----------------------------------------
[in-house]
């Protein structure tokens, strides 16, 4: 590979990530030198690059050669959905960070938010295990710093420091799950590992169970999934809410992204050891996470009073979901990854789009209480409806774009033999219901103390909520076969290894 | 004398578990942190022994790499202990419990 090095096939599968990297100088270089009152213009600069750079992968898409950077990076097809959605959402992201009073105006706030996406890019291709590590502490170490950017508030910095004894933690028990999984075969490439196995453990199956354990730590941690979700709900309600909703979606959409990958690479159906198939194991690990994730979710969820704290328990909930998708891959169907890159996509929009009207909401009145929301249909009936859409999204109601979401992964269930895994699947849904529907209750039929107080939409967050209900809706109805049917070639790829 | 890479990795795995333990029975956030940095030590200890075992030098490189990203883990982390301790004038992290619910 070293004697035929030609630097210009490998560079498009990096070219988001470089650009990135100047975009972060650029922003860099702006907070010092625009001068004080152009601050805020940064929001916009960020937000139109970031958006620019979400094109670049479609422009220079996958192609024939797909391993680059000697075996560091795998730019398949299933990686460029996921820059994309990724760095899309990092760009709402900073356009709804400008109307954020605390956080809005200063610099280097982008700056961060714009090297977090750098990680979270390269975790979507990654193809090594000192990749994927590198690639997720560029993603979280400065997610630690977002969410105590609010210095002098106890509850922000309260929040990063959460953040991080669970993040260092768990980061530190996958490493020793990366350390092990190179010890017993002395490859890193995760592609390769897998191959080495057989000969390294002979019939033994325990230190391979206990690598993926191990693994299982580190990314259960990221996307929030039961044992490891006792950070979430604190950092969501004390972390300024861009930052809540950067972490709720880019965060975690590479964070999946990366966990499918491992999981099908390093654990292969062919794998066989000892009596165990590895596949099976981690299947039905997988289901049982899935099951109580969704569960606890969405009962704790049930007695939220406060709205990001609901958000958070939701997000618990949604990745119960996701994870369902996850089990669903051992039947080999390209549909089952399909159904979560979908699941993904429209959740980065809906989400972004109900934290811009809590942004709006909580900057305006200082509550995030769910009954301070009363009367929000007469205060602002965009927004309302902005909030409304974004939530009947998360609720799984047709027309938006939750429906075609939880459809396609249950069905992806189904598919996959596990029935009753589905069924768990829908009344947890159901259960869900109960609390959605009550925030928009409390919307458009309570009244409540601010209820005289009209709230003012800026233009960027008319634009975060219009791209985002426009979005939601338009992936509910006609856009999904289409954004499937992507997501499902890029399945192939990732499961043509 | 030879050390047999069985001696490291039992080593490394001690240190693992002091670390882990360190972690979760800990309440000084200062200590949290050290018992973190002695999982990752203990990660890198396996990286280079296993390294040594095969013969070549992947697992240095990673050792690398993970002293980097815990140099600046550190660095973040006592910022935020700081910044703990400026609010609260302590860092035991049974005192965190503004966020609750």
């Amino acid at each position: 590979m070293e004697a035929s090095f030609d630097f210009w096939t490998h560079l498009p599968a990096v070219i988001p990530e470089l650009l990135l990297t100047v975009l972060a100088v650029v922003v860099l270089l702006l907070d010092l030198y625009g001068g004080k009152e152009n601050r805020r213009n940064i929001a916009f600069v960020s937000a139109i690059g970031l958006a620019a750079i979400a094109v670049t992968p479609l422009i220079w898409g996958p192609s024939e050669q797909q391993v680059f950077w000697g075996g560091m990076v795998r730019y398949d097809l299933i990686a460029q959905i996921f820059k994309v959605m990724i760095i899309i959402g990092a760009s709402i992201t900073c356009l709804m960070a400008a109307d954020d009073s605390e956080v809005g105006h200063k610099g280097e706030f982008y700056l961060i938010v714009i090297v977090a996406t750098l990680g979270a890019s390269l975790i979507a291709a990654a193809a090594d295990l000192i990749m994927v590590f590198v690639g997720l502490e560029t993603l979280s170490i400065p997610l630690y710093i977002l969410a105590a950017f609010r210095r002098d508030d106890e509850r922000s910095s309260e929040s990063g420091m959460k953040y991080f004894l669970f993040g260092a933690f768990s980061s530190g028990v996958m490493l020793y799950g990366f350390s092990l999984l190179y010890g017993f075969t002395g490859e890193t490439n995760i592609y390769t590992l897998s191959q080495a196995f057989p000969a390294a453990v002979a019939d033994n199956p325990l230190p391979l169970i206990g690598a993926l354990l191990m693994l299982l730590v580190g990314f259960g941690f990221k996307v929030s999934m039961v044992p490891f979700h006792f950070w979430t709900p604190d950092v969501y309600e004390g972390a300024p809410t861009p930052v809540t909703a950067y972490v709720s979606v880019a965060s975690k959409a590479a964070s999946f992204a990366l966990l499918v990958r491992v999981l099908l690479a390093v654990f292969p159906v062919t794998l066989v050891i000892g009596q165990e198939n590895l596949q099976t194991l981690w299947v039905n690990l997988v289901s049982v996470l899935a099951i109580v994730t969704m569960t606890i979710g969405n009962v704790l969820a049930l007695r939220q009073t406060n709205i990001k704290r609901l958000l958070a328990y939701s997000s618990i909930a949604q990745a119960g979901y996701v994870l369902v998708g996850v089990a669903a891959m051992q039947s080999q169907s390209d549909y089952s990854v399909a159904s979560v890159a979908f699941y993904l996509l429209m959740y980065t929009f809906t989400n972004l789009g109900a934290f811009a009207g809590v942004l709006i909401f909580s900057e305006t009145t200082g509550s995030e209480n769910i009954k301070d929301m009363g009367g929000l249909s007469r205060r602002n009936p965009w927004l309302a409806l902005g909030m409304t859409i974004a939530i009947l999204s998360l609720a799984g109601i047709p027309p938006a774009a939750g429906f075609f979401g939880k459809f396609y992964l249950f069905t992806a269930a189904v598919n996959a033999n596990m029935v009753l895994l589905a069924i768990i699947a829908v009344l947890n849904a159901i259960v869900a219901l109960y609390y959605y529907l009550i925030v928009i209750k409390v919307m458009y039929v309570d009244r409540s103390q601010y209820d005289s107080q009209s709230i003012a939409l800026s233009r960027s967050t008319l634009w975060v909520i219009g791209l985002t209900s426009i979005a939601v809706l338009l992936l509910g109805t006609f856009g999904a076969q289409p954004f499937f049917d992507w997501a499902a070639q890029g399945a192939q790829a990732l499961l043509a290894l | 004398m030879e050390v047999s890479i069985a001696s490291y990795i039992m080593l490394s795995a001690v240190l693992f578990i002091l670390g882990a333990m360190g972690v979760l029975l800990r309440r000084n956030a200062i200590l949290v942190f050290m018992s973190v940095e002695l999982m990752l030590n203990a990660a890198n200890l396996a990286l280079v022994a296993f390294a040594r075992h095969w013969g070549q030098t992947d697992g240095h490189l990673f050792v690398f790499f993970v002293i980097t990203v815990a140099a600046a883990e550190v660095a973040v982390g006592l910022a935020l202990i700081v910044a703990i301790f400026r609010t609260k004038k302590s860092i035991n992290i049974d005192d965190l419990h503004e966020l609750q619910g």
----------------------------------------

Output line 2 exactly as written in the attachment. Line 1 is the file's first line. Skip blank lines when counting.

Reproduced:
């Protein structure tokens, strides 16, 4: 590979990530030198690059050669959905960070938010295990710093420091799950590992169970999934809410992204050891996470009073979901990854789009209480409806774009033999219901103390909520076969290894 | 004398578990942190022994790499202990419990 090095096939599968990297100088270089009152213009600069750079992968898409950077990076097809959605959402992201009073105006706030996406890019291709590590502490170490950017508030910095004894933690028990999984075969490439196995453990199956354990730590941690979700709900309600909703979606959409990958690479159906198939194991690990994730979710969820704290328990909930998708891959169907890159996509929009009207909401009145929301249909009936859409999204109601979401992964269930895994699947849904529907209750039929107080939409967050209900809706109805049917070639790829 | 890479990795795995333990029975956030940095030590200890075992030098490189990203883990982390301790004038992290619910 070293004697035929030609630097210009490998560079498009990096070219988001470089650009990135100047975009972060650029922003860099702006907070010092625009001068004080152009601050805020940064929001916009960020937000139109970031958006620019979400094109670049479609422009220079996958192609024939797909391993680059000697075996560091795998730019398949299933990686460029996921820059994309990724760095899309990092760009709402900073356009709804400008109307954020605390956080809005200063610099280097982008700056961060714009090297977090750098990680979270390269975790979507990654193809090594000192990749994927590198690639997720560029993603979280400065997610630690977002969410105590609010210095002098106890509850922000309260929040990063959460953040991080669970993040260092768990980061530190996958490493020793990366350390092990190179010890017993002395490859890193995760592609390769897998191959080495057989000969390294002979019939033994325990230190391979206990690598993926191990693994299982580190990314259960990221996307929030039961044992490891006792950070979430604190950092969501004390972390300024861009930052809540950067972490709720880019965060975690590479964070999946990366966990499918491992999981099908390093654990292969062919794998066989000892009596165990590895596949099976981690299947039905997988289901049982899935099951109580969704569960606890969405009962704790049930007695939220406060709205990001609901958000958070939701997000618990949604990745119960996701994870369902996850089990669903051992039947080999390209549909089952399909159904979560979908699941993904429209959740980065809906989400972004109900934290811009809590942004709006909580900057305006200082509550995030769910009954301070009363009367929000007469205060602002965009927004309302902005909030409304974004939530009947998360609720799984047709027309938006939750429906075609939880459809396609249950069905992806189904598919996959596990029935009753589905069924768990829908009344947890159901259960869900109960609390959605009550925030928009409390919307458009309570009244409540601010209820005289009209709230003012800026233009960027008319634009975060219009791209985002426009979005939601338009992936509910006609856009999904289409954004499937992507997501499902890029399945192939990732499961043509 | 030879050390047999069985001696490291039992080593490394001690240190693992002091670390882990360190972690979760800990309440000084200062200590949290050290018992973190002695999982990752203990990660890198396996990286280079296993390294040594095969013969070549992947697992240095990673050792690398993970002293980097815990140099600046550190660095973040006592910022935020700081910044703990400026609010609260302590860092035991049974005192965190503004966020609750």